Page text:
Paton: Take individual action to ensure a successful election
'It takes all of us.' — Galen Paton, chairman of the Arizona Citizens Clean Elections Commission
Arizonans should have confidence in their election system, but it takes all of us to put on the most successful election possible. For the past four years I have served as a member of the Arizona Citizens Clean Elections Commission, and for the last year I have served as chair. In my time as a commissioner I have worked along with my colleagues across party lines to expand educational opportunities for voters. That mission has been all the more critical during the COVID-19 pandemic.
As the general election unfolds during a pandemic and under intense scrutiny, now is the time for all voters to decide how they plan to vote and to understand the process.
As ‘election season’ fast approaches, consider the following:
Act Now. You can register to vote now. The deadline is next Monday, Oct. 5. You must be registered by then to take part; you can register easily online. If you are already registered, double-check your status just to make sure — if you live in Pima County, you can use the County Recorder's office website.
You can request an early ballot now. You can research the candidates and issues now. Election Day may be on November 3, but the reality is voting begins on October 7 when early ballots go out. Don’t wait until the deadlines; your vote is too important to risk missing a deadline.
Return your voted ballot ASAP. Alleviate the strain on election night by signing and returning your early ballot as quick as you can—immediately after Oct. 7, when they start to arrive in mailboxes. Of course, early ballots can be hand delivered on Nov. 3 (by 7 p.m.), but if everyone does this, it will delay votes being counted and delay final results.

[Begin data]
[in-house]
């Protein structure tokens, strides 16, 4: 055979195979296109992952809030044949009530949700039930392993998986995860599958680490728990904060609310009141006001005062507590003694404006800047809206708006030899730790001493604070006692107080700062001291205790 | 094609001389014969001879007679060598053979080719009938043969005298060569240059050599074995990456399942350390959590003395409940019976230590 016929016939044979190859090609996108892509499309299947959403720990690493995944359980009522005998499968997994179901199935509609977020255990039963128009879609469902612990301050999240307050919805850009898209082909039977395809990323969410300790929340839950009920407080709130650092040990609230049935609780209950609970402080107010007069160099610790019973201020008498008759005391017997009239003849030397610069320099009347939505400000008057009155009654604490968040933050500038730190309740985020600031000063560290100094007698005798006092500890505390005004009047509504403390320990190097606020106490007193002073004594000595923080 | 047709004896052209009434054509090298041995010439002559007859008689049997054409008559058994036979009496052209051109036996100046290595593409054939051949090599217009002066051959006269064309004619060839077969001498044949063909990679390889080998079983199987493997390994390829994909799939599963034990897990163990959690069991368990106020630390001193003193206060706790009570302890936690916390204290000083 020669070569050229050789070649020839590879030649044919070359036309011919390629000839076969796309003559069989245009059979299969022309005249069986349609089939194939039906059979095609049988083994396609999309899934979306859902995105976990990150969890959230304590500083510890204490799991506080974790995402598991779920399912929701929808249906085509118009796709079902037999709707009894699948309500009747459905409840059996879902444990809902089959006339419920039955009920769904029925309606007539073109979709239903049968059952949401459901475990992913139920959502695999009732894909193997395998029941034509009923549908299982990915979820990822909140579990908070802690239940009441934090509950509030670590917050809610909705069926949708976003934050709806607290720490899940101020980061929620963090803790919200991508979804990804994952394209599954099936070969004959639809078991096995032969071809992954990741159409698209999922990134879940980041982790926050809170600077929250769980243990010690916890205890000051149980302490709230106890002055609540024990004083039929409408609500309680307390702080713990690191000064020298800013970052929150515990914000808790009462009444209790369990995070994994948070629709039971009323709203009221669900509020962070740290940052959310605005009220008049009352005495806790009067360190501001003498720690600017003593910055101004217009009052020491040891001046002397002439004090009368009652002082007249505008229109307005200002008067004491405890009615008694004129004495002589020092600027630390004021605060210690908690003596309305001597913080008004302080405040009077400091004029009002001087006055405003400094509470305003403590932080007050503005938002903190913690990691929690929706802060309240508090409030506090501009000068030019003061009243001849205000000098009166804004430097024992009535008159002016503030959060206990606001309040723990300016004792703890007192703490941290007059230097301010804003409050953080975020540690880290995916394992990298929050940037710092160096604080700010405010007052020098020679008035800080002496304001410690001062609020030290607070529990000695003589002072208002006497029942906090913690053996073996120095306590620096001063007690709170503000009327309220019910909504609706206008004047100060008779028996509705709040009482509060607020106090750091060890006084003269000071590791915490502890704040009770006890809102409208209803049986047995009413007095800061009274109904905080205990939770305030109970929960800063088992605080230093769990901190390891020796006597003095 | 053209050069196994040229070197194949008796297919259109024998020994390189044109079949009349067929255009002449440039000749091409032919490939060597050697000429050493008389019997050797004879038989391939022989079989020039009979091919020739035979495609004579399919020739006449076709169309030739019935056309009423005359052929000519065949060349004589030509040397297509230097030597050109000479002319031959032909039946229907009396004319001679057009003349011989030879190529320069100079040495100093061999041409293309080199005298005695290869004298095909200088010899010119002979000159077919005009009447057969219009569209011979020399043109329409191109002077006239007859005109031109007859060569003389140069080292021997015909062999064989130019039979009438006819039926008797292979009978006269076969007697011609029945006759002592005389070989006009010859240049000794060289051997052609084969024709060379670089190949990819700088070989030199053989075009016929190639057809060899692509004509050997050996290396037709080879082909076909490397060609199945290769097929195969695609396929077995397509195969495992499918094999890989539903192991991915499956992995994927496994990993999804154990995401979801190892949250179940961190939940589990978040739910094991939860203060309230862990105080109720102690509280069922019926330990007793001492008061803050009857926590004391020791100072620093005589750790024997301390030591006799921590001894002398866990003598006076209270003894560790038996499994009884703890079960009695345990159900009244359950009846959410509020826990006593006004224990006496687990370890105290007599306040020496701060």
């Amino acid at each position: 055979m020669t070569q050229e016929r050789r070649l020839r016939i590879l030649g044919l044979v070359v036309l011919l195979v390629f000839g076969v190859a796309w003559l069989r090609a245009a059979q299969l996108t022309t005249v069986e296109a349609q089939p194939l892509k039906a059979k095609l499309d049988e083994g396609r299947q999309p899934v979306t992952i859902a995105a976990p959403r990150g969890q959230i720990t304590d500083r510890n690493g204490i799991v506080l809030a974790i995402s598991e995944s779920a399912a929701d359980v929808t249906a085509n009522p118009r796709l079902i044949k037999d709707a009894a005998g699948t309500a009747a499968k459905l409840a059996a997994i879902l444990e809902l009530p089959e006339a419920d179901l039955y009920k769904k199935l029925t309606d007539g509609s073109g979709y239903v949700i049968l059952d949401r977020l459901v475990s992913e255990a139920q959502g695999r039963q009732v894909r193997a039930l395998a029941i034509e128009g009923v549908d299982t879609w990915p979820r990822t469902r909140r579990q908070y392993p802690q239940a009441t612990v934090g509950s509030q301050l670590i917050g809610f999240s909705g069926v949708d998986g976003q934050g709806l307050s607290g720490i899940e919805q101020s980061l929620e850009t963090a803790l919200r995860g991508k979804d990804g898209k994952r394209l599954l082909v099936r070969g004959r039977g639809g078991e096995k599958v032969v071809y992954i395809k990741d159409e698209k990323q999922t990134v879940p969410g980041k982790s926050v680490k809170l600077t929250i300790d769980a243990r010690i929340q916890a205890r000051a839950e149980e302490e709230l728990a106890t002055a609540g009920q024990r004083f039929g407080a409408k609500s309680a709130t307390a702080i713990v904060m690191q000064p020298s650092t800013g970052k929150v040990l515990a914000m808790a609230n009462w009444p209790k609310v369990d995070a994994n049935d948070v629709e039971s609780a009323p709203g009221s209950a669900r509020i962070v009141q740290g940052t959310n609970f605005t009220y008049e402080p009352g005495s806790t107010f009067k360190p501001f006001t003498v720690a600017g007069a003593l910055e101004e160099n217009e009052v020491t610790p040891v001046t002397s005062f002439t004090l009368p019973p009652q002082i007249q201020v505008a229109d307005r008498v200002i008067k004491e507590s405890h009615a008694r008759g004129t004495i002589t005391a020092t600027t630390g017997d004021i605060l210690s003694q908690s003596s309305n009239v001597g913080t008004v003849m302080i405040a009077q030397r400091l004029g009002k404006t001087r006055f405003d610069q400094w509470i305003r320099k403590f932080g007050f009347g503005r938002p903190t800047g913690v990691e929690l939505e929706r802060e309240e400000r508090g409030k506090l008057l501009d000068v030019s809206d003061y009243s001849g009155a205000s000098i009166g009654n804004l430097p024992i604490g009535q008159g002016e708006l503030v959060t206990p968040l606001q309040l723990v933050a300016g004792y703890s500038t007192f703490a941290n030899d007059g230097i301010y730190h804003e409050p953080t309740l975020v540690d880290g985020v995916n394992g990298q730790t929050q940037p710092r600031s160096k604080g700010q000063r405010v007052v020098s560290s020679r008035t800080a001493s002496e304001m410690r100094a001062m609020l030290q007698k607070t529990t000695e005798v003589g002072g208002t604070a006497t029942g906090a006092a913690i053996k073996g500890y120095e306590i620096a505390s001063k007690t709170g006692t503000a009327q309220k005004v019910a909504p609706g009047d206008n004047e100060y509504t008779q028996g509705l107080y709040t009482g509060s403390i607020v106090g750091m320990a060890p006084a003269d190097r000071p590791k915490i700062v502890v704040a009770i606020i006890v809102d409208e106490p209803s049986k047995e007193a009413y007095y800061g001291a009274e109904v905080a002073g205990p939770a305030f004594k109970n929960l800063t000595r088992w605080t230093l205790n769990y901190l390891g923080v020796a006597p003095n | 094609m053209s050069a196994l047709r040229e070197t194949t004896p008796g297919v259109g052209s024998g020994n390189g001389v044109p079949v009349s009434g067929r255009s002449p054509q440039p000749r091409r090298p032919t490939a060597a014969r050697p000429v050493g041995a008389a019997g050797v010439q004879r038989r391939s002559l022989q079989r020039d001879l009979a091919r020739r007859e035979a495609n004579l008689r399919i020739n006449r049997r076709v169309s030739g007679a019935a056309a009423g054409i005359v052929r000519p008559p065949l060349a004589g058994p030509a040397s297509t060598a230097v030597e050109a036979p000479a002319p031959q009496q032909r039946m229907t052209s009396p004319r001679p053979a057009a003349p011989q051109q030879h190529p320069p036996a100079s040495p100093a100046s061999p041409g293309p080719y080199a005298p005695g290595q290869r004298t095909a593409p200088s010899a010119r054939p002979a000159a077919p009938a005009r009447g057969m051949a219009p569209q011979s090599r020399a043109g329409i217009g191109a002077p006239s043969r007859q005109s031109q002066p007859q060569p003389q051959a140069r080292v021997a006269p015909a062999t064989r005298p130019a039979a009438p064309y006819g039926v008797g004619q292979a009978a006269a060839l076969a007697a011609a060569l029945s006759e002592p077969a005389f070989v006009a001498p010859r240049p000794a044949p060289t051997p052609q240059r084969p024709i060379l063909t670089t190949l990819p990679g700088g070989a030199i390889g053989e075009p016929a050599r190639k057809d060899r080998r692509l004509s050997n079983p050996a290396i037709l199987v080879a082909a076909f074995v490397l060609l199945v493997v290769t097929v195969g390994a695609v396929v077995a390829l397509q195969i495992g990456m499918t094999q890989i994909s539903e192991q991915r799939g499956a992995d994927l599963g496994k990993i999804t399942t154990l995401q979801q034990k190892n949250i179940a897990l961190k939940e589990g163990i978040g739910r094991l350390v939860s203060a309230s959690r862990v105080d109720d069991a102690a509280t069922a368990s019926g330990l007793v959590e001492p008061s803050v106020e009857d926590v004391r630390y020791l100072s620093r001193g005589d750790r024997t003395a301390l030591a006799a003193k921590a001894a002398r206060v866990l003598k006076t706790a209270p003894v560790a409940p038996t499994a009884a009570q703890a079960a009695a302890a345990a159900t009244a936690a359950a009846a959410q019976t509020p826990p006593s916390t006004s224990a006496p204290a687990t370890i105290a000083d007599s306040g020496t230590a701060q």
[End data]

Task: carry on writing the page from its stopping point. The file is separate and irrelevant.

Mail confidently. Rest assured that voting by mail is secure. It has been a longtime practice in our state and the infrastructure is well in place to handle any increases in early ballot requests. Mail your voted ballot back no later than October 27 to give the U.S. Postal Service ample time to deliver it to your county recorder. You can track your ballot online to confirm it was received and counted. Don’t forget to sign the early ballot envelope.
Drop it off. Learn about early ballot drop boxes in your area where ballots can be returned long before Nov. 3, safely and conveniently. These will be set up in secure locations such as inside or in front of a federal, state, local, or tribal government building. And remember, you can also drop off your voted ballot at any voting location in your county.
In-person voting is available. If your plan is to vote in person, whether early or on Election Day, locate the address of your voting location, double check the type of identification that is needed, and make a plan for getting to the polls. Election officials have taken precautions to ensure sanitized and socially distanced voting locations.
Check your sources. Find reliable sources for election-related information. Be critical of what is published on social media and analyze it before spreading it to others.
Be patient. Don’t expect conclusive results on election night. Voter turnout is anticipated to break records. The safeguards in place for processing ballots take time. Elections officials across the state will be tabulating ballots beyond Nov. 3 so results will fluctuate. Practice patience and encourage others to do the same. Results are unofficial until the canvass of election is officially adopted. All votes will be counted.
Arizona’s voters can be their own best advocates to assure their vote counts. Make a plan now that works for you.
Visit the Citizens Clean Elections Commission website at www.azcleanelections.gov for all of the details you need to cast your vote. For pressing questions email email@example.com, call (602) 364- 3477 or (877) 631-8891 toll free. You can follow Clean Elections on Facebook at AZCleanElections, on Twitter at @AZCCEC and on Instagram at azcleanelections.
Commissioner Galen Paton is currently the chairman of the Arizona Citizens Clean Elections Commission. The Clean Elections Commission is the state’s nonpartisan voter education agency, and was established by Arizona voters to restore citizen participation and confidence in Arizona’s political system, to improve the integrity of state government and to promote freedom of speech under the U.S. and Arizona Constitutions. Paton was appointed by Gov. Doug Ducey and had a long and rewarding career coaching high school and college softball, volleyball and basketball teams in the Southwest. He is a member of the Realty Executives Tucson Elite group.